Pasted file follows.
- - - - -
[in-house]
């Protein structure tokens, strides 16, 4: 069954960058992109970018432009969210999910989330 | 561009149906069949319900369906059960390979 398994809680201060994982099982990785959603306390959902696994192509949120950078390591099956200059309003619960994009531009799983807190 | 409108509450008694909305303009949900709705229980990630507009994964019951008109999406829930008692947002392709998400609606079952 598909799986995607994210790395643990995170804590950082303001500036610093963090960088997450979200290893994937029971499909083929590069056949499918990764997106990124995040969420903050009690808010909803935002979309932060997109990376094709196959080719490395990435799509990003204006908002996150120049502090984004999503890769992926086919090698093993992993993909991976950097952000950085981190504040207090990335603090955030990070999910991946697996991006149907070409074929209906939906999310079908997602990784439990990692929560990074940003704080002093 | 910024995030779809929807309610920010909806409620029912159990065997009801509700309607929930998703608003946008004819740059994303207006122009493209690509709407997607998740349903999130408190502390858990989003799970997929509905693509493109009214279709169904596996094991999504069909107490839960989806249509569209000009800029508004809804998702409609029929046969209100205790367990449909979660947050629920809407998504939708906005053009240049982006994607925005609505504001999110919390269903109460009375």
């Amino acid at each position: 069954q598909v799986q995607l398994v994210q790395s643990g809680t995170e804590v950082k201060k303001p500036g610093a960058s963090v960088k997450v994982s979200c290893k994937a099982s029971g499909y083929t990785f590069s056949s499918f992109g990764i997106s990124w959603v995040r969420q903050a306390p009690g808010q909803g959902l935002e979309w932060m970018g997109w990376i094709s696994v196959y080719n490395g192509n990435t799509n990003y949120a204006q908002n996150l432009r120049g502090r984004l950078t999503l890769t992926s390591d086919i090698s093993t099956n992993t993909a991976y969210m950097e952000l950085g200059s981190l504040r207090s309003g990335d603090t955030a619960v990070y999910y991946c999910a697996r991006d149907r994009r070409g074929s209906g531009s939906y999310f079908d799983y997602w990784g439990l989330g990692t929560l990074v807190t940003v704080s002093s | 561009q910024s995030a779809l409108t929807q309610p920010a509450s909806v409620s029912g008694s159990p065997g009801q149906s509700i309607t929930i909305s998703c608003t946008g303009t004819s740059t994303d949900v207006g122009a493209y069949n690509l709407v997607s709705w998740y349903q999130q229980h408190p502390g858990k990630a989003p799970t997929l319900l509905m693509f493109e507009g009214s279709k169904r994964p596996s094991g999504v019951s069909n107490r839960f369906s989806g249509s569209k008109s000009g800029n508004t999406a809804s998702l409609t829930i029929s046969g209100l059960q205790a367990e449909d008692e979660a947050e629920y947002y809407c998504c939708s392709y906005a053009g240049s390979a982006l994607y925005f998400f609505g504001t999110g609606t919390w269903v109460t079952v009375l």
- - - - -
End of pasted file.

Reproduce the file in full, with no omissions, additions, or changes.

[in-house]
């Protein structure tokens, strides 16, 4: 069954960058992109970018432009969210999910989330 | 561009149906069949319900369906059960390979 398994809680201060994982099982990785959603306390959902696994192509949120950078390591099956200059309003619960994009531009799983807190 | 409108509450008694909305303009949900709705229980990630507009994964019951008109999406829930008692947002392709998400609606079952 598909799986995607994210790395643990995170804590950082303001500036610093963090960088997450979200290893994937029971499909083929590069056949499918990764997106990124995040969420903050009690808010909803935002979309932060997109990376094709196959080719490395990435799509990003204006908002996150120049502090984004999503890769992926086919090698093993992993993909991976950097952000950085981190504040207090990335603090955030990070999910991946697996991006149907070409074929209906939906999310079908997602990784439990990692929560990074940003704080002093 | 910024995030779809929807309610920010909806409620029912159990065997009801509700309607929930998703608003946008004819740059994303207006122009493209690509709407997607998740349903999130408190502390858990989003799970997929509905693509493109009214279709169904596996094991999504069909107490839960989806249509569209000009800029508004809804998702409609029929046969209100205790367990449909979660947050629920809407998504939708906005053009240049982006994607925005609505504001999110919390269903109460009375």
């Amino acid at each position: 069954q598909v799986q995607l398994v994210q790395s643990g809680t995170e804590v950082k201060k303001p500036g610093a960058s963090v960088k997450v994982s979200c290893k994937a099982s029971g499909y083929t990785f590069s056949s499918f992109g990764i997106s990124w959603v995040r969420q903050a306390p009690g808010q909803g959902l935002e979309w932060m970018g997109w990376i094709s696994v196959y080719n490395g192509n990435t799509n990003y949120a204006q908002n996150l432009r120049g502090r984004l950078t999503l890769t992926s390591d086919i090698s093993t099956n992993t993909a991976y969210m950097e952000l950085g200059s981190l504040r207090s309003g990335d603090t955030a619960v990070y999910y991946c999910a697996r991006d149907r994009r070409g074929s209906g531009s939906y999310f079908d799983y997602w990784g439990l989330g990692t929560l990074v807190t940003v704080s002093s | 561009q910024s995030a779809l409108t929807q309610p920010a509450s909806v409620s029912g008694s159990p065997g009801q149906s509700i309607t929930i909305s998703c608003t946008g303009t004819s740059t994303d949900v207006g122009a493209y069949n690509l709407v997607s709705w998740y349903q999130q229980h408190p502390g858990k990630a989003p799970t997929l319900l509905m693509f493109e507009g009214s279709k169904r994964p596996s094991g999504v019951s069909n107490r839960f369906s989806g249509s569209k008109s000009g800029n508004t999406a809804s998702l409609t829930i029929s046969g209100l059960q205790a367990e449909d008692e979660a947050e629920y947002y809407c998504c939708s392709y906005a053009g240049s390979a982006l994607y925005f998400f609505g504001t999110g609606t919390w269903v109460t079952v009375l």